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had an impact on the President

Time:2019-04-07 06:35Shoes websites Click:

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By Phil Mattingly, Lauren Fox and Jeremy Diamond, CNN

President Donald Trump's surprising new position last week on taking another legislative run at repealing and replacing the Affordable Care Act left Republican lawmakers scrambling in his wake.

But several, including Senate Majority Leader Mitch McConnell, took a proven path to try and talk Trump down from what they saw as an untenable position on the divisive issue: talk to him directly.

Over the course of several days, Republican lawmakers attempted to dissuade Trump from his stated idea that Republicans should craft a new replacement plan, according to multiple sources.

The focus, some argued, should be on prescription drug costs. But definitely staying away from a fractious intraparty debate that House Republicans like Minority Leader Kevin McCarthy firmly believe cost the GOP the House in the 2018 midterms.

Or in what several sources called the most persuasive argument: framing the election around Democratic calls for Medicare-for-all. That was a specific message from McConnell in a weekend phone call, the sources said.

The point was that with Democratic presidential candidates -- not to mention the energy of the progressive base -- are lining up behind the proposal, it provided a ripe target for the party. Add to that any Senate Republican effort this Congress would be completely rebuffed by House Speaker Nancy Pelosi, and that defending Obamacare was a unifying issue for Democrats. It makes political sense, rather, for Republicans to be patient rather than throw out their own -- potentially unpopular -- plans.

"(Trump) has some big ideas and to his credit wants to solve problems. That's what leaders do," said Sen. John Thune, R-South Dakota. "But you run into that wall of reality at some point, and, I think, trying to convey what the obstacles are to getting done what he wants done, done in the next two years, is something a number of our members conveyed to him."

Republican campaign arms and outside groups had already launched initial salvos attacking the Medicare-for-all proposal, (or in McConnell's parlance: "Medicare-for-none") and are working on shifting the focus at this stage could create new openings for frontline Democratic candidates and risks for Trump himself.

McConnell and other Republican lawmakers have also already spent time attacking Democrats on the proposal in floor speeches and press conferences themselves.

"I look forward to seeing what the President is proposing and what he can work out with the speaker," McConnell told Politico in a brief interview last week. "I am focusing on stopping the 'Democrats' Medicare for none' scheme."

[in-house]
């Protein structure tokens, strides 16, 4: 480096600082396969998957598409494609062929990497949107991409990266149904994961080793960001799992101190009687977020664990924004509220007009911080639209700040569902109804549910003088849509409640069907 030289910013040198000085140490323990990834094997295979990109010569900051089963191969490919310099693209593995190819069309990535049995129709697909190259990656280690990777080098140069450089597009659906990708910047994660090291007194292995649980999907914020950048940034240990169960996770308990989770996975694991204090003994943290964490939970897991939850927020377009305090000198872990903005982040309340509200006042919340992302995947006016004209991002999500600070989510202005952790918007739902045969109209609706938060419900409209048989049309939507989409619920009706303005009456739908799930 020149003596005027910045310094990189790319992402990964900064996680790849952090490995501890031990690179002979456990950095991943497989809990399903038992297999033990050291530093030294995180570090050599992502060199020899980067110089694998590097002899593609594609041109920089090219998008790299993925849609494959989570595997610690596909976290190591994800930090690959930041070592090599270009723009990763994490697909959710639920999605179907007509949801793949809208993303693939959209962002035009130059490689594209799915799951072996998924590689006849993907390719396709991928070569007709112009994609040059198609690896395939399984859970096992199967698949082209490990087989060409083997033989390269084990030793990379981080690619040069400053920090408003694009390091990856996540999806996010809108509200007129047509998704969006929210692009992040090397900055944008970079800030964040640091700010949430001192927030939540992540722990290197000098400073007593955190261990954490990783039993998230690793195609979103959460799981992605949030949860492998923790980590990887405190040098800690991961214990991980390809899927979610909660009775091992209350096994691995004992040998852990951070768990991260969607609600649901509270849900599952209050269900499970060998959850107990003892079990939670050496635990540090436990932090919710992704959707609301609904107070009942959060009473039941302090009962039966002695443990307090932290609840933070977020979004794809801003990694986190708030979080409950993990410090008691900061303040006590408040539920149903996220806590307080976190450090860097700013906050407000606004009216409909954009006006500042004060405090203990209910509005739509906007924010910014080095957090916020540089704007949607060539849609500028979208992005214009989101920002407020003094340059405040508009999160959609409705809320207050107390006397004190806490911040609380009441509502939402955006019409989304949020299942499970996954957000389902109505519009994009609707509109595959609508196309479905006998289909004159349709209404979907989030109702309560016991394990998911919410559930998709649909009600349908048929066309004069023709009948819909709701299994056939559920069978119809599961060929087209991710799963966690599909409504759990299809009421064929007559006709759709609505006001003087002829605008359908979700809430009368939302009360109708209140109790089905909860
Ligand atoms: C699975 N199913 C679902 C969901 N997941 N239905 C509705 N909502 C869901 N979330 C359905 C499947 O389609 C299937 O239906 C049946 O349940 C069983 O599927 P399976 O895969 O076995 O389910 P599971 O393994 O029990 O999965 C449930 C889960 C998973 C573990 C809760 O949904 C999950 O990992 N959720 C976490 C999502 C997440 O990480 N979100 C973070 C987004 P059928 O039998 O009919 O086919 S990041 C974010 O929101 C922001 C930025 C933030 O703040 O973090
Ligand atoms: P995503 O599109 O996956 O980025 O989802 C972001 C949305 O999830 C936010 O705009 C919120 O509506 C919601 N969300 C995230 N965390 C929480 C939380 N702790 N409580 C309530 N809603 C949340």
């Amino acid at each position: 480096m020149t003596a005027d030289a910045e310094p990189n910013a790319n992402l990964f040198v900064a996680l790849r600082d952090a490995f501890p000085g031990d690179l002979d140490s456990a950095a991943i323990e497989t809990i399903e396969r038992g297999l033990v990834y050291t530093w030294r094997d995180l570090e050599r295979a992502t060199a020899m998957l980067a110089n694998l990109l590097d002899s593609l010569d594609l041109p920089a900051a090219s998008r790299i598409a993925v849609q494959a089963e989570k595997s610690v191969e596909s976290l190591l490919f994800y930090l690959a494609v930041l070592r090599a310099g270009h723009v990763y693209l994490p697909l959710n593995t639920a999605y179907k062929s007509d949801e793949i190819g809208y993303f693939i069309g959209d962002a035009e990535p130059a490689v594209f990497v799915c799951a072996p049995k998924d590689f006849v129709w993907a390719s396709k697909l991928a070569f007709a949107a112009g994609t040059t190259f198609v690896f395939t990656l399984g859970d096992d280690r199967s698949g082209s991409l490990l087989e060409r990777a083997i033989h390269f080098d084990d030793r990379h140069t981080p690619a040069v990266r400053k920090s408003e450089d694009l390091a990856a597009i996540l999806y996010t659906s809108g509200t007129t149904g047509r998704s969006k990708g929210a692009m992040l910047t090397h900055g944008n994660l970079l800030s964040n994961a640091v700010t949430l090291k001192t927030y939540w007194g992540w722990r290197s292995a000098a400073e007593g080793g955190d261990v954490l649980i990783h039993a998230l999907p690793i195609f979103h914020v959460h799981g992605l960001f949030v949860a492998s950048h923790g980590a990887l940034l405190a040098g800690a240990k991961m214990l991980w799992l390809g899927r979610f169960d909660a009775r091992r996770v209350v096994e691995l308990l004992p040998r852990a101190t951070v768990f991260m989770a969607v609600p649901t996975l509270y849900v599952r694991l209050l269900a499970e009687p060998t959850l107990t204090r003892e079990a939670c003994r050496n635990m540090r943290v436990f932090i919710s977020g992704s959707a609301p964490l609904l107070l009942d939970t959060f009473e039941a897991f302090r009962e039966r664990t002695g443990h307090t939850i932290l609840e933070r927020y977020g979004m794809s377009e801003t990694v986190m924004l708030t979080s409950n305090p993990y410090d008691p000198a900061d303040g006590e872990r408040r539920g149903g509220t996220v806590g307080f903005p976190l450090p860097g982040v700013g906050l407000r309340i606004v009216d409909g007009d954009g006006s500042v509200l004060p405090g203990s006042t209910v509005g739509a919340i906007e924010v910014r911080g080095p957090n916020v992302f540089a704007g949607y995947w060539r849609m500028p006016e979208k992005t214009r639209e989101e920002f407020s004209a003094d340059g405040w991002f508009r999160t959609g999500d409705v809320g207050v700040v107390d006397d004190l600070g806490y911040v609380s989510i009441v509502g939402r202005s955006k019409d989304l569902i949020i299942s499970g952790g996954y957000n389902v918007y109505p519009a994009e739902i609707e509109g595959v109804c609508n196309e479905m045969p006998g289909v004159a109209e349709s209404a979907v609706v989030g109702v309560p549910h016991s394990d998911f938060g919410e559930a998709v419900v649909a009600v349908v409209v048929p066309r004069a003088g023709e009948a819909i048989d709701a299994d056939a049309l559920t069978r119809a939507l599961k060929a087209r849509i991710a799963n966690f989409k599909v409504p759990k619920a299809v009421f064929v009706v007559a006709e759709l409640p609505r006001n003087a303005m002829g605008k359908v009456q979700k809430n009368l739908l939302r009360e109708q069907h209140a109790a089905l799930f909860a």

The White House did not immediately respond to a request for comment on Trump's calls with McConnell.

The calls, especially McConnell's, had an impact on the President, who, according to one of the sources, secured the commitment that Trump would instead focus his energy on attacking Medicare-for-all and wait to see what the election led to before moving forward on any legislative efforts.

It was a framing reflected by the President himself in a tweet thread Monday night, that amounted to a full flip from his claims last week, and once again displays his haphazard approach to policymaking.

"Everybody agrees that ObamaCare doesn't work," Trump tweeted. "Premiums & deductibles are far too high - Really bad HealthCare! Even the Dems want to replace it, but with Medicare for all, which would cause 180 million Americans to lose their beloved private health insurance."

"The Republicans are developing a really great HealthCare Plan with far lower premiums (cost) & deductibles than ObamaCare. In other words it will be far less expensive & much more usable than ObamaCare," Trump said. "Vote will be taken right after the Election when Republicans hold the Senate & win back the House."

But one White House official said Trump's tweets "shouldn't be misunderstood to mean we won't be pushing our own version of health care -- basically health care policy principles."

The official said Trump is acknowledging the reality that there is not much hope for "Trumpcare" -- whatever that plan might be -- to make it through a Democratic-controlled House.

"He's just being realistic that there's no room for bipartisanship on this prior to 2020," the official said.

A separate senior White House official said Trump is simply stating more explicitly what White House aides have always known: that there will be no bill to replace Obamacare that can get through this Congress.

However, the official said "there is every intention of having a proposal" that Republicans can put on the table.

And yet, multiple White House officials Tuesday morning declined to commit that the President would actually release a plan before the 2020 election.

When asked by CNN if the President will commit to releasing a plan before the election, White House press secretary Sarah Sanders said she would not answer the question, saying only the President wants to talk about "principles."

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